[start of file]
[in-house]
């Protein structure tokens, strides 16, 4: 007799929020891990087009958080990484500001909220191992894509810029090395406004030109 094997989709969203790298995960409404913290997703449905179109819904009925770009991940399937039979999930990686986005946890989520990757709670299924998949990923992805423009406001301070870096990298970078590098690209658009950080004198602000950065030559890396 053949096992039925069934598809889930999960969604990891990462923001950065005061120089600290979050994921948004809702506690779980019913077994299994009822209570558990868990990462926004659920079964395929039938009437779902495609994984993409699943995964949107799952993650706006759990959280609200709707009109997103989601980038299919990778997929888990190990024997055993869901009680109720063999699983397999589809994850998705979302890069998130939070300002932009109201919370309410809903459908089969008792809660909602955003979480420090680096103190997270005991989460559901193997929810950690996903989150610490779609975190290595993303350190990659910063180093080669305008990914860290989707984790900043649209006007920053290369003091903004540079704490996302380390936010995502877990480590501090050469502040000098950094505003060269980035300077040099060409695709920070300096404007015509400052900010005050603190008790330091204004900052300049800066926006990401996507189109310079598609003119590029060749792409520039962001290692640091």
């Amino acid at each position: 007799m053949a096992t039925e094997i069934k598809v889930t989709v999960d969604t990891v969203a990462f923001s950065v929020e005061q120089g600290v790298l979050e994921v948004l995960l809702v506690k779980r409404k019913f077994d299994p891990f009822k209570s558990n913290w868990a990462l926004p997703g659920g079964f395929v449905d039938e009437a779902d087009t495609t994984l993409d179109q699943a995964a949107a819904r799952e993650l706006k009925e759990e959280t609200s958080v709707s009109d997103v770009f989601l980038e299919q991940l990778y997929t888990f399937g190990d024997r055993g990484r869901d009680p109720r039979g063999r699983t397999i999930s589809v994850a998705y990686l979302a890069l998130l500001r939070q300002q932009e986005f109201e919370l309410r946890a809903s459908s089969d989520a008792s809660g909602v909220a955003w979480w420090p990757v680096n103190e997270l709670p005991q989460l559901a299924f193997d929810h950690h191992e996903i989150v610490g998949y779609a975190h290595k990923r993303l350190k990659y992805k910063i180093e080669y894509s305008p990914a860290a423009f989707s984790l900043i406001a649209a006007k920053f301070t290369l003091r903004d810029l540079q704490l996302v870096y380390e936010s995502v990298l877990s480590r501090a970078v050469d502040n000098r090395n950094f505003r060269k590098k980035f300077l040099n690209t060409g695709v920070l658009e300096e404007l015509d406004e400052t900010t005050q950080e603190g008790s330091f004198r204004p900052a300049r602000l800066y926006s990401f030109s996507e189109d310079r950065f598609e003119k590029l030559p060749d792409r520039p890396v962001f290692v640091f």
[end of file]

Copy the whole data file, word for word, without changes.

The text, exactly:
[in-house]
């Protein structure tokens, strides 16, 4: 007799929020891990087009958080990484500001909220191992894509810029090395406004030109 094997989709969203790298995960409404913290997703449905179109819904009925770009991940399937039979999930990686986005946890989520990757709670299924998949990923992805423009406001301070870096990298970078590098690209658009950080004198602000950065030559890396 053949096992039925069934598809889930999960969604990891990462923001950065005061120089600290979050994921948004809702506690779980019913077994299994009822209570558990868990990462926004659920079964395929039938009437779902495609994984993409699943995964949107799952993650706006759990959280609200709707009109997103989601980038299919990778997929888990190990024997055993869901009680109720063999699983397999589809994850998705979302890069998130939070300002932009109201919370309410809903459908089969008792809660909602955003979480420090680096103190997270005991989460559901193997929810950690996903989150610490779609975190290595993303350190990659910063180093080669305008990914860290989707984790900043649209006007920053290369003091903004540079704490996302380390936010995502877990480590501090050469502040000098950094505003060269980035300077040099060409695709920070300096404007015509400052900010005050603190008790330091204004900052300049800066926006990401996507189109310079598609003119590029060749792409520039962001290692640091």
């Amino acid at each position: 007799m053949a096992t039925e094997i069934k598809v889930t989709v999960d969604t990891v969203a990462f923001s950065v929020e005061q120089g600290v790298l979050e994921v948004l995960l809702v506690k779980r409404k019913f077994d299994p891990f009822k209570s558990n913290w868990a990462l926004p997703g659920g079964f395929v449905d039938e009437a779902d087009t495609t994984l993409d179109q699943a995964a949107a819904r799952e993650l706006k009925e759990e959280t609200s958080v709707s009109d997103v770009f989601l980038e299919q991940l990778y997929t888990f399937g190990d024997r055993g990484r869901d009680p109720r039979g063999r699983t397999i999930s589809v994850a998705y990686l979302a890069l998130l500001r939070q300002q932009e986005f109201e919370l309410r946890a809903s459908s089969d989520a008792s809660g909602v909220a955003w979480w420090p990757v680096n103190e997270l709670p005991q989460l559901a299924f193997d929810h950690h191992e996903i989150v610490g998949y779609a975190h290595k990923r993303l350190k990659y992805k910063i180093e080669y894509s305008p990914a860290a423009f989707s984790l900043i406001a649209a006007k920053f301070t290369l003091r903004d810029l540079q704490l996302v870096y380390e936010s995502v990298l877990s480590r501090a970078v050469d502040n000098r090395n950094f505003r060269k590098k980035f300077l040099n690209t060409g695709v920070l658009e300096e404007l015509d406004e400052t900010t005050q950080e603190g008790s330091f004198r204004p900052a300049r602000l800066y926006s990401f030109s996507e189109d310079r950065f598609e003119k590029l030559p060749d792409r520039p890396v962001f290692v640091f």